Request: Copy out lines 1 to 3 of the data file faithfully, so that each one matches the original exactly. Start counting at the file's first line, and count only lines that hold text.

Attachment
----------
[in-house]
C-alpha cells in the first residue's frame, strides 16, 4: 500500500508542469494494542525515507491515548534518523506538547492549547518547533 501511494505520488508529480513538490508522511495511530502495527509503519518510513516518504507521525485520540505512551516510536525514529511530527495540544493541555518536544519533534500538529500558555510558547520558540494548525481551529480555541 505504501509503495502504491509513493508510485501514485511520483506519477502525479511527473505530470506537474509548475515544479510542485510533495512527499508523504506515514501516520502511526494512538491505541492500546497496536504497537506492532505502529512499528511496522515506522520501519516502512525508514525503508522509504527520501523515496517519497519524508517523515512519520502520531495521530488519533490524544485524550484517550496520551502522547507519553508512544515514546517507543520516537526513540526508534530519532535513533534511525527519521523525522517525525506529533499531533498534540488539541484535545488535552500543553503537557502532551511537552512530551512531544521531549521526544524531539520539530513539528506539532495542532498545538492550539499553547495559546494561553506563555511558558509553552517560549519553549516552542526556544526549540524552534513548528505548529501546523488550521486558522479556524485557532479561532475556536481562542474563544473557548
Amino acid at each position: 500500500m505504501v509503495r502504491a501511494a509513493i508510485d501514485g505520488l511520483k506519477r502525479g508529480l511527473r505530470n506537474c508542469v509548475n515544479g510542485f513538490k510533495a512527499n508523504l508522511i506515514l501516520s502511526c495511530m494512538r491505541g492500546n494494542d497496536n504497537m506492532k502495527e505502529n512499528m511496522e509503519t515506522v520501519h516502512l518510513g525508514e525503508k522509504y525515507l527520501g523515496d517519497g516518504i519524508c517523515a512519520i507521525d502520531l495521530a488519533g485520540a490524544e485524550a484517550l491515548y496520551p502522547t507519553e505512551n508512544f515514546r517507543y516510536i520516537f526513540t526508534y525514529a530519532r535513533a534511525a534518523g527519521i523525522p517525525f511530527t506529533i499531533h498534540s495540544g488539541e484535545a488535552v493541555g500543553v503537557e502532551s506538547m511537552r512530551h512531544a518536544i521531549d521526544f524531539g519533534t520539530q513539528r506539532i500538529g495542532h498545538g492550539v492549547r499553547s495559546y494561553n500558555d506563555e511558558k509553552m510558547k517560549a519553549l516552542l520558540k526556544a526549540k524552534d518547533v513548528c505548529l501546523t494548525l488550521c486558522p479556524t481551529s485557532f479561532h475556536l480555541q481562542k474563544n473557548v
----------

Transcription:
[in-house]
C-alpha cells in the first residue's frame, strides 16, 4: 500500500508542469494494542525515507491515548534518523506538547492549547518547533 501511494505520488508529480513538490508522511495511530502495527509503519518510513516518504507521525485520540505512551516510536525514529511530527495540544493541555518536544519533534500538529500558555510558547520558540494548525481551529480555541 505504501509503495502504491509513493508510485501514485511520483506519477502525479511527473505530470506537474509548475515544479510542485510533495512527499508523504506515514501516520502511526494512538491505541492500546497496536504497537506492532505502529512499528511496522515506522520501519516502512525508514525503508522509504527520501523515496517519497519524508517523515512519520502520531495521530488519533490524544485524550484517550496520551502522547507519553508512544515514546517507543520516537526513540526508534530519532535513533534511525527519521523525522517525525506529533499531533498534540488539541484535545488535552500543553503537557502532551511537552512530551512531544521531549521526544524531539520539530513539528506539532495542532498545538492550539499553547495559546494561553506563555511558558509553552517560549519553549516552542526556544526549540524552534513548528505548529501546523488550521486558522479556524485557532479561532475556536481562542474563544473557548
Amino acid at each position: 500500500m505504501v509503495r502504491a501511494a509513493i508510485d501514485g505520488l511520483k506519477r502525479g508529480l511527473r505530470n506537474c508542469v509548475n515544479g510542485f513538490k510533495a512527499n508523504l508522511i506515514l501516520s502511526c495511530m494512538r491505541g492500546n494494542d497496536n504497537m506492532k502495527e505502529n512499528m511496522e509503519t515506522v520501519h516502512l518510513g525508514e525503508k522509504y525515507l527520501g523515496d517519497g516518504i519524508c517523515a512519520i507521525d502520531l495521530a488519533g485520540a490524544e485524550a484517550l491515548y496520551p502522547t507519553e505512551n508512544f515514546r517507543y516510536i520516537f526513540t526508534y525514529a530519532r535513533a534511525a534518523g527519521i523525522p517525525f511530527t506529533i499531533h498534540s495540544g488539541e484535545a488535552v493541555g500543553v503537557e502532551s506538547m511537552r512530551h512531544a518536544i521531549d521526544f524531539g519533534t520539530q513539528r506539532i500538529g495542532h498545538g492550539v492549547r499553547s495559546y494561553n500558555d506563555e511558558k509553552m510558547k517560549a519553549l516552542l520558540k526556544a526549540k524552534d518547533v513548528c505548529l501546523t494548525l488550521c486558522p479556524t481551529s485557532f479561532h475556536l480555541q481562542k474563544n473557548v